It only added to the turmoil when General McChrystal mentioned that he had only ever talked to President Obama once since taking over, and has advocated for his counterinsurgency campaign (which he falsely calls a strategy) in recent talks and media interviews he has done. This has led to debates about whether the field commander should be playing politics and pushing his agenda through the media rather than going through the chain of command. Some have interpreted this as pulling a MacArthur, others have defended him. Obama has yet to pull a Truman in '51 - though he would be justified since McChrystal to me is undermining his Commander in Chief and clearly has said his piece - but was smacked down by Secretary Gates. McChrystal was put in place over General McKiernan because he could supposedly think in bigger and more flexible ways, but so far only seems to follow the COIN orthodoxy.
I'm glad the Afghanistan strategy debate is happening, both behind closed doors and out in the public. It's about bloody time, and by that I mean it's about eight years too late. But McChrystal needs to contribute through the chain of command, the way he has his entire career. I know he's an unconventional warrior, but he can't ambush the President. The principals need to go into the room and spend as much time as necessary, but when they come out they need to speak with one voice, believe it, and execute it. If McChrystal can't get on board if the decision doesn't go his way he will need to be sent home.

Twisted Logic on Pakistan's Nukes

Someone help me understand this: the biggest danger in South/Central Asia is al Qaeda getting its hands on one or more of Pakistan's nuclear weapons. Al Qaeda's leadership and many of their fighters are currently in Pakistan. Therefore the argument is we should send 40,000 more troops to Afghanistan? I'm not sure I follow the logic chain. Assuming we failed and largely pulled out of Afghanistan, and assuming the Taliban (whose leaders are also primarily in Pakistan) re-take control of much of Afghanistan, and assuming the Taliban welcome al Qaeda back and provide them the oft-mentioned "safe haven" (and none of those assumptions are sure things by the way), they would then be MORE likely to attack Pakistan's nuclear facilities?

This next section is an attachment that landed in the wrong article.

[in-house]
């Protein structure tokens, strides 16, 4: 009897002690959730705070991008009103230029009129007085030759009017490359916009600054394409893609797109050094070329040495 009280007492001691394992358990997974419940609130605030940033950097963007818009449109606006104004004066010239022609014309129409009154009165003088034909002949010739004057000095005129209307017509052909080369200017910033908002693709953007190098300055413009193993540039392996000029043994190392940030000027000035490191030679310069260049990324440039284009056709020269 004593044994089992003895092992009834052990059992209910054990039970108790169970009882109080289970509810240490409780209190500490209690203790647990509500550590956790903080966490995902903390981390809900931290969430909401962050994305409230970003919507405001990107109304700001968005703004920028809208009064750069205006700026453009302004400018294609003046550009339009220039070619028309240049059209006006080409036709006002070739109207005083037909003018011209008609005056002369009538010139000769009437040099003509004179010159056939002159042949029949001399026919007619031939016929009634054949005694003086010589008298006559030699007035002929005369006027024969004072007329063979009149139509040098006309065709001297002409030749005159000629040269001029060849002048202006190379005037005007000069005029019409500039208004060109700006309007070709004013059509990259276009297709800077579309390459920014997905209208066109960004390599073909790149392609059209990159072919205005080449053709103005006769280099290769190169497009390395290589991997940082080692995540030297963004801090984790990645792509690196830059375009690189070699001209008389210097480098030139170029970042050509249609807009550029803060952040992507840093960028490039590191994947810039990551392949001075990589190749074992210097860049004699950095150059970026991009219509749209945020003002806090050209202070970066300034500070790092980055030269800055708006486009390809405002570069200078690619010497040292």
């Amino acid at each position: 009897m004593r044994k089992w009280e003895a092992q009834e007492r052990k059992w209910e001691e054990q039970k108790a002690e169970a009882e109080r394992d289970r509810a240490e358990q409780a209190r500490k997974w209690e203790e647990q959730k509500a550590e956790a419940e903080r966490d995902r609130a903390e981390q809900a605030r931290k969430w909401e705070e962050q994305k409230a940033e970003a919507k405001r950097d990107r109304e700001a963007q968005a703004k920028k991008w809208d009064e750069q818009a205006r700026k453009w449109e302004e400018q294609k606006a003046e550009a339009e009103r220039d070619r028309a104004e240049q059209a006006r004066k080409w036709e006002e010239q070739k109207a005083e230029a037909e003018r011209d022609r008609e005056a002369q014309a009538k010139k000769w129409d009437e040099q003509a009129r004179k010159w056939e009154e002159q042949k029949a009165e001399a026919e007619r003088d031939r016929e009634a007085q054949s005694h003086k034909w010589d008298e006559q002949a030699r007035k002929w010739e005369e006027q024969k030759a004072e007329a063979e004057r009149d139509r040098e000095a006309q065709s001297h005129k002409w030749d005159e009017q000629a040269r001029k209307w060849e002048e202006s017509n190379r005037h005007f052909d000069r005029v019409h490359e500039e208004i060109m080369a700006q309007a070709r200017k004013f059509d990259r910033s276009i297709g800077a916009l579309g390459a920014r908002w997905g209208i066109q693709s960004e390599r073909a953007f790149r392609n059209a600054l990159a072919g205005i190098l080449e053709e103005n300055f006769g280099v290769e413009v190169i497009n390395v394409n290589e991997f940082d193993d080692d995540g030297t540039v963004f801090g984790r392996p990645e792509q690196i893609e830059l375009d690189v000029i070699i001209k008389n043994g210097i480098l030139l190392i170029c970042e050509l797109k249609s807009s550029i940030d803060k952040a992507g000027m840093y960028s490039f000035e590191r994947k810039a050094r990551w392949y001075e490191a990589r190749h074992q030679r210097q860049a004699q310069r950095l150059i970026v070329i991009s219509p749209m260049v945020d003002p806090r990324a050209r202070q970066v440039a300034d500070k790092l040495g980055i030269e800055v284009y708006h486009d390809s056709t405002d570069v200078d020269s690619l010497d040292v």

When the Taliban famously advanced into the Swat valley, within 90 miles of the capital Islamabad, I argued against the doom sayers, saying Pakistan was not about to collapse. Now the Pakistani military has largely driven the Taliban from Swat and is preparing for an offensive in South Waziristan, home to much of the Taliban leadership. Drone strikes have successfully taken out many leaders, including Baitullah Mehsud (leading to this lovely ditty). Pakistan was not about to collapse then, and is not about to collapse or give up its nuclear weapons now. Pakistan's nuclear weapons are safe, and should not be used as a bureaucratic pawn in the strategic debate. I'm all for a vigorous debate on goals and strategies, but let's apply a few sober standards of logic to this strategic conversation.